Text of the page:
There’s only one game in town at the moment – and that is Kick Gordon. If Clegg whole-heartedly embraces that, then people in Henley might listen. They won’t vote for the LibDems, but at least they might file it away for another day. But at the moment, the LibDem card is being marked for all the wrong reasons.

  • Richard Ormerod 23rd May '08 - 11:38am

    Not as good a result for the Tories as some people are suggesting. Crewe & Nantwich was never the northern Labour heartland that commentators have made it out to be. Labour’s majority was only 1000 in 1987 and 2600 in 1992. But for Gwyneth Dunwoody’s personal vote the Tories would have won it before now.

  • I agree with Mark. The Tories have truly trounced us here in Tunbridge Wells, and have copied all our old campaigning techniques – GPs surgeries, post office clousres, potholes and pavements etc. They are now even outleafletting us in our target wards. It’s time for some fresh thinking.

  • It was definately a bad night for the Libdems. losing nearly a quarter of your vote share in a labour held by-election is nothing to cheer. The tory rsult can’t really be so easily dismissed either. The turnout was nearly as high as at the general election, so there had to have been some enthusiasm. Shame really as it pretty much cements Cameron’s position

  • “Tory Srategy for Henley
    1) Tax cuts for dead millionnaires”

    That’s enough to win Henley. If you don’t know why, then you haven’t been to Henley.

  • It’s not a good result for the Lib dems and it is more than a bit silly to pretend otherwise – indeed it shows an unwillingness to face up political reality.

    The next big thing that will happen in british politics is not the Henley by-election but the defenestration of Gordon Brown.

    That will happen because without it the country is going to the Tories by default.

    And the battle at the next election will not be to get labour out but to stop the Tories winning a massive majority – saying “me too” to Cameron is the short road to Lib Dem annilihation.

  • “The place is painted a serious shade of blue – and another army of activists will descend to keep it that way.”

    Wasn’t Bromley the same?

  • #1 – 7% to LibDems, 10% away from LibDems

    On pure numbers that would give the tories a 200 majority as we slip from 63 to 55 at a general election.

  • Sorry, Julian, that link is just simply pathetic. Probably posted by a posh public schoolboy from Class War…By the way, my father was a working-class Conservative shoe-repairer…

  • Indeed – can we give up on the class warefare please? The Labour campaign was so utterly hypocritical it’s untrue – Tamsin Dunwoody is rich, she’s from a political dynasty and over 200 miles away and I fully expect to see her inherit a fair fortune once her mother’s will is read out as well. The Tory Toff campaign was sickening.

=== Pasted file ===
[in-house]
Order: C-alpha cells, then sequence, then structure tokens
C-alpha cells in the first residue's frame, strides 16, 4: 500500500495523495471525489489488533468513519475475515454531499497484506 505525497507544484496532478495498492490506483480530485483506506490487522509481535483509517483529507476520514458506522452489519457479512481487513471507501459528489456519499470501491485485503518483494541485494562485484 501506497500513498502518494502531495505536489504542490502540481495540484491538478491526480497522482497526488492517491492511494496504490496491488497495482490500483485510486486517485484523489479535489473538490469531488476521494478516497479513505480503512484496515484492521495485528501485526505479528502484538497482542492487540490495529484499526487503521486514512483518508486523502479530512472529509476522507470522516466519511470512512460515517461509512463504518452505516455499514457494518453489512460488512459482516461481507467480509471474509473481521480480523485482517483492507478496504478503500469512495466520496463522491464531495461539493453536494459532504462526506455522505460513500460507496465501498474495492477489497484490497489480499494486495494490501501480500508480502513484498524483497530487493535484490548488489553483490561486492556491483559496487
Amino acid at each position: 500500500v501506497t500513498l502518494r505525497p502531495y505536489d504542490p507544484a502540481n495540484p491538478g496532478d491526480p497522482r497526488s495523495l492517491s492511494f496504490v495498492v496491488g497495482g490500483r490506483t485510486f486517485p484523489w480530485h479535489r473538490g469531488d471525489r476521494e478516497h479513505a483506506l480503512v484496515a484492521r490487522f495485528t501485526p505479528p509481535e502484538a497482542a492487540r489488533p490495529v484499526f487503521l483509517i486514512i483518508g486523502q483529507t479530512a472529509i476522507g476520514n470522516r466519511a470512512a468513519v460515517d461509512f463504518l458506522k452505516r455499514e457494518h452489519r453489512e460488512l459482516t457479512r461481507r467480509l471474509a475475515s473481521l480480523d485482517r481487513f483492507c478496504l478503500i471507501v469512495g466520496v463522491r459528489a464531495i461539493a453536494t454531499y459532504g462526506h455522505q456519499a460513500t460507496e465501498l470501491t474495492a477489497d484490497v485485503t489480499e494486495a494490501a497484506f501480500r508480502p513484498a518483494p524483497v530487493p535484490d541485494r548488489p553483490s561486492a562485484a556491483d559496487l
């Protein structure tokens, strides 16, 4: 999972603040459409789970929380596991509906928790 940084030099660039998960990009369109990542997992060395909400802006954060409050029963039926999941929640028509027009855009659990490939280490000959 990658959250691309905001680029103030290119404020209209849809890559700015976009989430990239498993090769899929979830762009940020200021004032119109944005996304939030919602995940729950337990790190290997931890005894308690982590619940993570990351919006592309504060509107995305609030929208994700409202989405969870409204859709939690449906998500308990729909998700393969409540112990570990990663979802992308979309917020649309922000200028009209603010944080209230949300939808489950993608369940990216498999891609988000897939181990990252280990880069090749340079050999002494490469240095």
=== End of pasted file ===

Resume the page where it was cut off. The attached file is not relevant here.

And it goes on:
There are lots of reasons to attack Edward Timpson. He’s a Tory for crying out loud! He joined a party that has no policies, no principles and did all the bad things we like to remember them doing. Who his parents are/were could not matter less. Michael Howard was the son of asylum seekers who took refuge here from persecution and benefited from our open society to become a cabinet minister – it doesn’t stop him being as selfish, arrogant and nasty as the next Conservative.

  • Mark from Wallingford 23rd May '08 - 3:46pm


    “it doesn’t stop him being as selfish, arrogant and nasty as the next Conservative”

    “The next Conservative” being those folks on the Crewe council estates who deserted Labour but didn’t choose the LibDems. Do you really think that language like this helps win the argument? Can you not concede that it perhaps betrays an attitude that underlies why they didn’t vote LibDem? Your tone is as inappropriate as that of the Labour “Toff” campaign – that also resulted in failure. Where’s the dialogue?

  • Ben,
    it doesn’t stop him from being any of the nasty or vacuous things you associate with tories, but neither does it prove any association is reflected in reality.

    We need to be scrupulously honest either to deserve any mandate or to credibly hold others to account.

  • Dabber,

    Why are you so obsessed that a “local man” was “ditched”, and replaced by an “outsider” ??

    Marc Godwin lives in Buxton … Derbyshire. 25 miles from the constituency. He was replaced (following the party’s rules for by-elections) by Elizabeth Shenton who lives in Newcastle … Staffordshire. 10 miles from the constituency.

    Try following the facts.

  • Unfortunately, New Labour and the Tories (Blue Labour) are singing off exactly the same hymn-sheet. No change there then–

  • And finally... 23rd May '08 - 9:31pm

    You missed out 10.5% swing from LibDem to Conservative.

    You see, that’s the problem when you selectively use swing figures for your own advantage.

    If you had just used the two parties who topped the poll no-one would have bothered mentioning how highlighting just one of the LibDem swing figures looks like clutching at straws.

    The other factor you have to consider is how much of the 2008 LibDem vote is made up of the 2005 LibDem vote.

    If it is a case of a large section of the ’05 LibDem vote going to the Tories and the ’08 LibDem vote being given some ballast from defecting Labour voters who wanted to make a protest then a bigger problem may be on the horizon. It’s more than probable that in a general election the LibDems that went Tory last night do so again but the Labour voters that went LibDem return to Labour.